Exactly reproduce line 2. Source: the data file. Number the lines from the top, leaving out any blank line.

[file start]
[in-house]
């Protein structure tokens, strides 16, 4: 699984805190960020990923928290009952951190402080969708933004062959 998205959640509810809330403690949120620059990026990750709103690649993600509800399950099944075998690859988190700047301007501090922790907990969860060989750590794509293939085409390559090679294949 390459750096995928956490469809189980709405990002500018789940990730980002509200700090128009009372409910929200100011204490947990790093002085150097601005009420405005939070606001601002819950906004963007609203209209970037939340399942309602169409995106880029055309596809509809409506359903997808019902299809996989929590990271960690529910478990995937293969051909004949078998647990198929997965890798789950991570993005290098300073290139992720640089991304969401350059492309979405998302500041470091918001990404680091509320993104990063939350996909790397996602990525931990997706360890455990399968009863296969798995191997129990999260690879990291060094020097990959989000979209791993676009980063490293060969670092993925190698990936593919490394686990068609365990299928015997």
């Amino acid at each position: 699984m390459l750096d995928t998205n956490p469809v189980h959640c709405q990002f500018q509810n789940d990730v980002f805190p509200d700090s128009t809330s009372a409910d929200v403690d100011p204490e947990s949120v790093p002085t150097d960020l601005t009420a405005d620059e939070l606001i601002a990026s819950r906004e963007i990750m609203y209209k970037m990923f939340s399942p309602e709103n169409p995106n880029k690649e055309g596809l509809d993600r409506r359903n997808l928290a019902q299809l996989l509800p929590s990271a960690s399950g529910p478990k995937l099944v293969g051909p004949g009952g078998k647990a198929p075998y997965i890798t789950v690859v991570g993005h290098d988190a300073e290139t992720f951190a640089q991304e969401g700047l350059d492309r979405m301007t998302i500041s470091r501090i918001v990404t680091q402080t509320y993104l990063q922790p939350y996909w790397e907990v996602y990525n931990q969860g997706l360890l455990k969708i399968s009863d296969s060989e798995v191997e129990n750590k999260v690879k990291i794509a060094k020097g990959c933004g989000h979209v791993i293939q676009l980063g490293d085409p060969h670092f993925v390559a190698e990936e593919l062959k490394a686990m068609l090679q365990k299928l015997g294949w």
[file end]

């Protein structure tokens, strides 16, 4: 699984805190960020990923928290009952951190402080969708933004062959 998205959640509810809330403690949120620059990026990750709103690649993600509800399950099944075998690859988190700047301007501090922790907990969860060989750590794509293939085409390559090679294949 390459750096995928956490469809189980709405990002500018789940990730980002509200700090128009009372409910929200100011204490947990790093002085150097601005009420405005939070606001601002819950906004963007609203209209970037939340399942309602169409995106880029055309596809509809409506359903997808019902299809996989929590990271960690529910478990995937293969051909004949078998647990198929997965890798789950991570993005290098300073290139992720640089991304969401350059492309979405998302500041470091918001990404680091509320993104990063939350996909790397996602990525931990997706360890455990399968009863296969798995191997129990999260690879990291060094020097990959989000979209791993676009980063490293060969670092993925190698990936593919490394686990068609365990299928015997």